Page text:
SL images uploaded to Flickr should be labelled “Screenshots” to meet SmugMug’s Terms of Service requirements. Strawberry Singh has provided instructions on how to do this – also see the video below. Image: Black Bayou Lakeblog post)

But, as Strawberry Singh points out, in an exceptionally clear and concise blog post, in order to ensure SL images do not run afoul of SmugMug’s Terms of Service, it is essential they are correctly labelled as screen shots). Strawberry provides clear instructions on how to do this in her blog post. In addition, she also provides some important advice to Second Life Flirckr group owners, and for SL content creators using Flickr; as such I strongly recommend reading her post if you do intend to continue to use Flickr.

Berry has also produced a video on making the required changes to meet SmugMug’s TOS (together with other information), so I’ve taken the liberty of embedding it here for those who prefer a video guide to what needs to be done.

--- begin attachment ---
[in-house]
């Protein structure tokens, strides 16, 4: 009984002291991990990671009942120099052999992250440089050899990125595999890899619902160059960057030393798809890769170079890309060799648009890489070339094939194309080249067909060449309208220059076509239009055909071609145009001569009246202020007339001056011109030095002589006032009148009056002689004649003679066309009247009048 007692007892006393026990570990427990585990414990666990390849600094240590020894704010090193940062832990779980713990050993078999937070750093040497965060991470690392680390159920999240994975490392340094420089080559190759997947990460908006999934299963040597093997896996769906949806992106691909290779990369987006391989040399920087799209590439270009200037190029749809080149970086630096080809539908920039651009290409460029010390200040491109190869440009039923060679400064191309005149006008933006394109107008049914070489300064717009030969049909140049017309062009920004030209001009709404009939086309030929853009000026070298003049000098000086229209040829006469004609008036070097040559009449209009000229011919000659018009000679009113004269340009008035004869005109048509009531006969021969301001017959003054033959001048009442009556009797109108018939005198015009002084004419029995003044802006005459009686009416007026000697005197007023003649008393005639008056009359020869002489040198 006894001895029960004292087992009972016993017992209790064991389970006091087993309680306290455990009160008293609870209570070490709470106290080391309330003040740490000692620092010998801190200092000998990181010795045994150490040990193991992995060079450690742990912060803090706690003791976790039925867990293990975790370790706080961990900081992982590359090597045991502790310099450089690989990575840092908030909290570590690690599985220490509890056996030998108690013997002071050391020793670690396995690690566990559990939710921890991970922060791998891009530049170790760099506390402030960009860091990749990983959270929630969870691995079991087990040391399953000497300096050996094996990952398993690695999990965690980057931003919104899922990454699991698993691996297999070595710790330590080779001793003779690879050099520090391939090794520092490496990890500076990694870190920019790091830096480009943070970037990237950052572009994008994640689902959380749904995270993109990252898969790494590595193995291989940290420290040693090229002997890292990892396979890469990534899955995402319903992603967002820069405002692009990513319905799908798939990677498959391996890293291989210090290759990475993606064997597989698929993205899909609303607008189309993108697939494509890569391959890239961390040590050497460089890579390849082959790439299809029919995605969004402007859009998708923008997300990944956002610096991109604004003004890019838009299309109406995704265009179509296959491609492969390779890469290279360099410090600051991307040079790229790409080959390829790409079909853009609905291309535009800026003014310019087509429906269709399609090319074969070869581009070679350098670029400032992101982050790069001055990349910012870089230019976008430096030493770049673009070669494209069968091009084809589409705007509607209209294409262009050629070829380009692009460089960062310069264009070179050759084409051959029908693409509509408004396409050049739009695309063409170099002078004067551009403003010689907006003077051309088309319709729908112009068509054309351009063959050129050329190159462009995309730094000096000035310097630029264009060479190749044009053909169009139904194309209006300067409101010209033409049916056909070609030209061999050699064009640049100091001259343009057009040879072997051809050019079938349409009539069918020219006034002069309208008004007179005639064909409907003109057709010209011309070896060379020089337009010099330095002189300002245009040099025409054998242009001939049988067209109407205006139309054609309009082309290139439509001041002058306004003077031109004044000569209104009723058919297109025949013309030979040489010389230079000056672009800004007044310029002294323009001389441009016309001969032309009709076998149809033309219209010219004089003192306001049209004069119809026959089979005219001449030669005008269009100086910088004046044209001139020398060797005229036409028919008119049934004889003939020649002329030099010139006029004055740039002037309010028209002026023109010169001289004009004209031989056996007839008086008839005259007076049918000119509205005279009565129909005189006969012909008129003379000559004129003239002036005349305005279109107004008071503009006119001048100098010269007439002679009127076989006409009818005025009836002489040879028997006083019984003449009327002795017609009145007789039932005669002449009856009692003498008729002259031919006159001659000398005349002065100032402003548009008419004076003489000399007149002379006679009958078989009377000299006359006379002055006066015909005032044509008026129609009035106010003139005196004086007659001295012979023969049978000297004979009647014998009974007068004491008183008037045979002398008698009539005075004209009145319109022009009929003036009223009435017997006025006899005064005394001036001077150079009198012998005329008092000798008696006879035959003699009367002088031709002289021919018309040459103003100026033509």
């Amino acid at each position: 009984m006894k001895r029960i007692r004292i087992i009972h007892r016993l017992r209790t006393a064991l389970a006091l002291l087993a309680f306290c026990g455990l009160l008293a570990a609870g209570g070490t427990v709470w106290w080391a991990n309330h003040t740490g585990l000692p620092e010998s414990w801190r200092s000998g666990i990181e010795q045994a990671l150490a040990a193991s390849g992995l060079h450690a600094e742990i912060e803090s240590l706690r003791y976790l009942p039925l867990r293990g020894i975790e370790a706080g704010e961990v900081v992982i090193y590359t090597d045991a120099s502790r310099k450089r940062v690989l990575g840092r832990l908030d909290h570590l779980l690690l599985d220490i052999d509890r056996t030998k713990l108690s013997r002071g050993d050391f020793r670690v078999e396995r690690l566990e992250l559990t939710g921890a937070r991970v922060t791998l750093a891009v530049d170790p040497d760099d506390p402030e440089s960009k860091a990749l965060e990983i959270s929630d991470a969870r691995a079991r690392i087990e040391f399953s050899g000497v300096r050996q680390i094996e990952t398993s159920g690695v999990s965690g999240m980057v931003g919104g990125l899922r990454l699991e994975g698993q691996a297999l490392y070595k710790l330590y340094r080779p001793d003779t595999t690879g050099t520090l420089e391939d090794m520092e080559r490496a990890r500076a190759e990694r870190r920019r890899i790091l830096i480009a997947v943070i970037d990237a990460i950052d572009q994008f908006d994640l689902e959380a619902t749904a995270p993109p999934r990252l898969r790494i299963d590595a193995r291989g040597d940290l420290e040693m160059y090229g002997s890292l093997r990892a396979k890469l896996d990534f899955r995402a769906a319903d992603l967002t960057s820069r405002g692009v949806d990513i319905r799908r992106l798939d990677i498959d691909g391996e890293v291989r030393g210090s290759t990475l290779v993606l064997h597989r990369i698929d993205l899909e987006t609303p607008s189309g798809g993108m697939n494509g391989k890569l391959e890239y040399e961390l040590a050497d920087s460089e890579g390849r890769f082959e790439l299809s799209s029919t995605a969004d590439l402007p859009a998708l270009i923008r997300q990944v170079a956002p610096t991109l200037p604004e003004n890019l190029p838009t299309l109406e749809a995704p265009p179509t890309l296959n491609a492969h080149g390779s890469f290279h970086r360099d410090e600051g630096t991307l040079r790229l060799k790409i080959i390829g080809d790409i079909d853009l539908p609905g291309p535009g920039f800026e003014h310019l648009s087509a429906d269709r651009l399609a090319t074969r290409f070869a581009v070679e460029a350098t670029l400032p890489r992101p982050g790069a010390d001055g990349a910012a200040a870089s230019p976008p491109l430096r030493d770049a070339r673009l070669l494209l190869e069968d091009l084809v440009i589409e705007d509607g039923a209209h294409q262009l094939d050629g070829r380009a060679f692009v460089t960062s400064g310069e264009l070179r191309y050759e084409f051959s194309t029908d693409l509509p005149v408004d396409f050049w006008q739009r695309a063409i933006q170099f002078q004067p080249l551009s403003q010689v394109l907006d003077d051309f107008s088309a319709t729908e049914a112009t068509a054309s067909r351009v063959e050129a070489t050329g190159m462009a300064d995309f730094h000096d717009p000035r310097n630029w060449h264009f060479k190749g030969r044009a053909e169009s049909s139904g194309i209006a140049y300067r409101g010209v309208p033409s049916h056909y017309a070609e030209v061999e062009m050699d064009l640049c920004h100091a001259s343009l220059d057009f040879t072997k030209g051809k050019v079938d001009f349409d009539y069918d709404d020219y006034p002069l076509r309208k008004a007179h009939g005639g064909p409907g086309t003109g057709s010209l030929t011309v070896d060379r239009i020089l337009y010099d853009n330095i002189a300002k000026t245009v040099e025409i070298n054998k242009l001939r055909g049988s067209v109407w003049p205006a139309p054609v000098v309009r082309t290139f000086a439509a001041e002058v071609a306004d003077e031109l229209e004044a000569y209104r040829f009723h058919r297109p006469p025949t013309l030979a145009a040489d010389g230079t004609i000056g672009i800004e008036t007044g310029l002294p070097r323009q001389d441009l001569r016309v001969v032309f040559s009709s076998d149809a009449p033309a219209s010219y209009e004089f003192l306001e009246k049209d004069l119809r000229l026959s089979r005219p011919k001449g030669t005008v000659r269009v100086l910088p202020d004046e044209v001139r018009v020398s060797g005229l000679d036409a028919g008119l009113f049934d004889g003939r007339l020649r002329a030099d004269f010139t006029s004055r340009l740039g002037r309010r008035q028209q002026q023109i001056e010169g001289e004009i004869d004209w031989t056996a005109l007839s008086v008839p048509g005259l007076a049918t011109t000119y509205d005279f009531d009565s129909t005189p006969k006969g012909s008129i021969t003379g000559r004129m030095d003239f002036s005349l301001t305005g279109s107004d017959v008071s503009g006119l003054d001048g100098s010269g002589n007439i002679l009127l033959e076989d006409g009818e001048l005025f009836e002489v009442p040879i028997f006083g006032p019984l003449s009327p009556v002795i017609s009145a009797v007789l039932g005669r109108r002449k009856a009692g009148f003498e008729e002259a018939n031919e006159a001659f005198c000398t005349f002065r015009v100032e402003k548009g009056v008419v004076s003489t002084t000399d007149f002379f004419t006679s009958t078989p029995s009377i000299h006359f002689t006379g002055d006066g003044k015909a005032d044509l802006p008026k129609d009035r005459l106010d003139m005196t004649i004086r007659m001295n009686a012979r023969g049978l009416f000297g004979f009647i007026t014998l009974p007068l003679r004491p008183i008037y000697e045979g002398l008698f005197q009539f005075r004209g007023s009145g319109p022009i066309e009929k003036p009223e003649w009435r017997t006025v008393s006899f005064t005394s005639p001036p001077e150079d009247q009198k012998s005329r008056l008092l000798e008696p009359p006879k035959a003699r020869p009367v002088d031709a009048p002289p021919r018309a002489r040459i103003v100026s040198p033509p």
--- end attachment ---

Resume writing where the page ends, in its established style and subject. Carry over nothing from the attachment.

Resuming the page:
Flickr announces significant account changes

via Flickr.com

Flickr, the image and video hosting service is exceptionally popular with Second Life users. Initially created by Ludicorp in 2004 and then acquired by Yahoo! In April 2018, it was sold to SmugMug, with the promise that there would be changes down the road.

On November 1st, 2018, those changes were officially announced, and could hit those SL users making use of Flickr’s free account offering hard.  In short, it has been announced that:

  • As from January 8th, 2019, free accounts on the platform will be limited to no more than 1,000 photos or videos.
  • After that date, members over the limit will no longer be able to upload new photos to Flickr.
  • Starting on February 5th, 2019, free accounts that contain over 1,000 photos or videos will have content actively deleted, starting from oldest date uploaded, to meet the new limit.

To compensate, SmugMug is upping the Flickr Pro account to try to make it more attractive to users. Pro accounts already receive unlimited storage, ad-free browsing and advanced stats, and will in the near future include things like a 5K photo display option, an increasing in video length from 3 minutes to 10, improved support, and additional partner discounts. To further encourage free account holders to move to Pro usage, those upgrading to the service before November 30th, 2018, will receive a 30% discount on their first year’s annual Pro membership (usually US $49.99 or equivalent per year).